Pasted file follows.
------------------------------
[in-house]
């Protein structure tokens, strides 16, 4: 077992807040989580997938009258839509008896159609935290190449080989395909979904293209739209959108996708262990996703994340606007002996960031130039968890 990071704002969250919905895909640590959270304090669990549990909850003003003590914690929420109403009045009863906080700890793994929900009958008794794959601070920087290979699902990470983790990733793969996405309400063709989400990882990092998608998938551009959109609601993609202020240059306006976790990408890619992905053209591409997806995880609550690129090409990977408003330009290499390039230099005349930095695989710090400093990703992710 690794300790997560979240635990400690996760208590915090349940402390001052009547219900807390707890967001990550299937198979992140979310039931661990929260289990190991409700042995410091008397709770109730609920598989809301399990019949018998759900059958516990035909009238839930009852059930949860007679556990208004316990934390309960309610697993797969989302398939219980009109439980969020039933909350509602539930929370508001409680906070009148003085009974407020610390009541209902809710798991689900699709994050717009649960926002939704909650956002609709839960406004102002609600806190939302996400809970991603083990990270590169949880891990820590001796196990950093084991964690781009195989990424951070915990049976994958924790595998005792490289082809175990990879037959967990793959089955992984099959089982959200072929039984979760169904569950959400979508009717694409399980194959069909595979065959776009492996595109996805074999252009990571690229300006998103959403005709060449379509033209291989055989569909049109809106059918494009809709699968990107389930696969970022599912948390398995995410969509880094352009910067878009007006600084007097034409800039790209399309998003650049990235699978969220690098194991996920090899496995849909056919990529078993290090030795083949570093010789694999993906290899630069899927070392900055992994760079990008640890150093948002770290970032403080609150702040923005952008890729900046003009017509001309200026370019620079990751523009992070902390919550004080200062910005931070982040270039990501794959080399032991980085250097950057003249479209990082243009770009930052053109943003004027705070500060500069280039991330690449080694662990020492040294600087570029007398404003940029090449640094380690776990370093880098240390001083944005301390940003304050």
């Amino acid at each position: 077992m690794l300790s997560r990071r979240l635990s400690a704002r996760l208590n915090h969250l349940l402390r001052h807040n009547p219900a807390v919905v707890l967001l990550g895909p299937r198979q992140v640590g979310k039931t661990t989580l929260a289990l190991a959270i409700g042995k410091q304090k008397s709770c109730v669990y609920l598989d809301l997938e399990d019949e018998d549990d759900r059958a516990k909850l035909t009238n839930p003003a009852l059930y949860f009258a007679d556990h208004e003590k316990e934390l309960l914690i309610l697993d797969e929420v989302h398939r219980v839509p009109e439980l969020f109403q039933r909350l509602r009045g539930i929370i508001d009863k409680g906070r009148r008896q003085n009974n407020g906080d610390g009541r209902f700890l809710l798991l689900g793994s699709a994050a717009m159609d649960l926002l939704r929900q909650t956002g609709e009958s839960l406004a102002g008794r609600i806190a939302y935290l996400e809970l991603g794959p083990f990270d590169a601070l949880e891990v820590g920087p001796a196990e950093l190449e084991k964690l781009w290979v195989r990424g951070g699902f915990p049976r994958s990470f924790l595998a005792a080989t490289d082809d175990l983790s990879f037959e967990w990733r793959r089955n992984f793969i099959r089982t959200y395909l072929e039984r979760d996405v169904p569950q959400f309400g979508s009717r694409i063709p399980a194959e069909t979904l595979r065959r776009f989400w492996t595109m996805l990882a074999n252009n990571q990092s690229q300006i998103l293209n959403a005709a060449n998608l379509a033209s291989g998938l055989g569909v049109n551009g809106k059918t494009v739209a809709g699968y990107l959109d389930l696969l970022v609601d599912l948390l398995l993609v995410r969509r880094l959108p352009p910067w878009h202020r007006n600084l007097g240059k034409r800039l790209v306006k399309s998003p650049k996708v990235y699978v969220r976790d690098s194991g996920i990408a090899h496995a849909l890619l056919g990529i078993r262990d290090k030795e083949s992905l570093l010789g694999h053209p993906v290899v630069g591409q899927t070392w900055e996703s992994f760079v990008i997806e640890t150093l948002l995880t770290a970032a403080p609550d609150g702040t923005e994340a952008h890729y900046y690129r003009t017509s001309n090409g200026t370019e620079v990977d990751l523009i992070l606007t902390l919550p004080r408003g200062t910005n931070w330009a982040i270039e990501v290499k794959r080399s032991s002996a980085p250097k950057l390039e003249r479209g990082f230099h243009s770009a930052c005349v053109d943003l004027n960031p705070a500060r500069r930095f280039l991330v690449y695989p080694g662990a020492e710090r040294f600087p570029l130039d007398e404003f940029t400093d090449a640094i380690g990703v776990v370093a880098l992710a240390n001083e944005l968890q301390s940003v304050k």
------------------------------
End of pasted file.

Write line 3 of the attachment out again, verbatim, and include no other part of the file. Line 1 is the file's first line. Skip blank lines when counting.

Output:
């Amino acid at each position: 077992m690794l300790s997560r990071r979240l635990s400690a704002r996760l208590n915090h969250l349940l402390r001052h807040n009547p219900a807390v919905v707890l967001l990550g895909p299937r198979q992140v640590g979310k039931t661990t989580l929260a289990l190991a959270i409700g042995k410091q304090k008397s709770c109730v669990y609920l598989d809301l997938e399990d019949e018998d549990d759900r059958a516990k909850l035909t009238n839930p003003a009852l059930y949860f009258a007679d556990h208004e003590k316990e934390l309960l914690i309610l697993d797969e929420v989302h398939r219980v839509p009109e439980l969020f109403q039933r909350l509602r009045g539930i929370i508001d009863k409680g906070r009148r008896q003085n009974n407020g906080d610390g009541r209902f700890l809710l798991l689900g793994s699709a994050a717009m159609d649960l926002l939704r929900q909650t956002g609709e009958s839960l406004a102002g008794r609600i806190a939302y935290l996400e809970l991603g794959p083990f990270d590169a601070l949880e891990v820590g920087p001796a196990e950093l190449e084991k964690l781009w290979v195989r990424g951070g699902f915990p049976r994958s990470f924790l595998a005792a080989t490289d082809d175990l983790s990879f037959e967990w990733r793959r089955n992984f793969i099959r089982t959200y395909l072929e039984r979760d996405v169904p569950q959400f309400g979508s009717r694409i063709p399980a194959e069909t979904l595979r065959r776009f989400w492996t595109m996805l990882a074999n252009n990571q990092s690229q300006i998103l293209n959403a005709a060449n998608l379509a033209s291989g998938l055989g569909v049109n551009g809106k059918t494009v739209a809709g699968y990107l959109d389930l696969l970022v609601d599912l948390l398995l993609v995410r969509r880094l959108p352009p910067w878009h202020r007006n600084l007097g240059k034409r800039l790209v306006k399309s998003p650049k996708v990235y699978v969220r976790d690098s194991g996920i990408a090899h496995a849909l890619l056919g990529i078993r262990d290090k030795e083949s992905l570093l010789g694999h053209p993906v290899v630069g591409q899927t070392w900055e996703s992994f760079v990008i997806e640890t150093l948002l995880t770290a970032a403080p609550d609150g702040t923005e994340a952008h890729y900046y690129r003009t017509s001309n090409g200026t370019e620079v990977d990751l523009i992070l606007t902390l919550p004080r408003g200062t910005n931070w330009a982040i270039e990501v290499k794959r080399s032991s002996a980085p250097k950057l390039e003249r479209g990082f230099h243009s770009a930052c005349v053109d943003l004027n960031p705070a500060r500069r930095f280039l991330v690449y695989p080694g662990a020492e710090r040294f600087p570029l130039d007398e404003f940029t400093d090449a640094i380690g990703v776990v370093a880098l992710a240390n001083e944005l968890q301390s940003v304050k």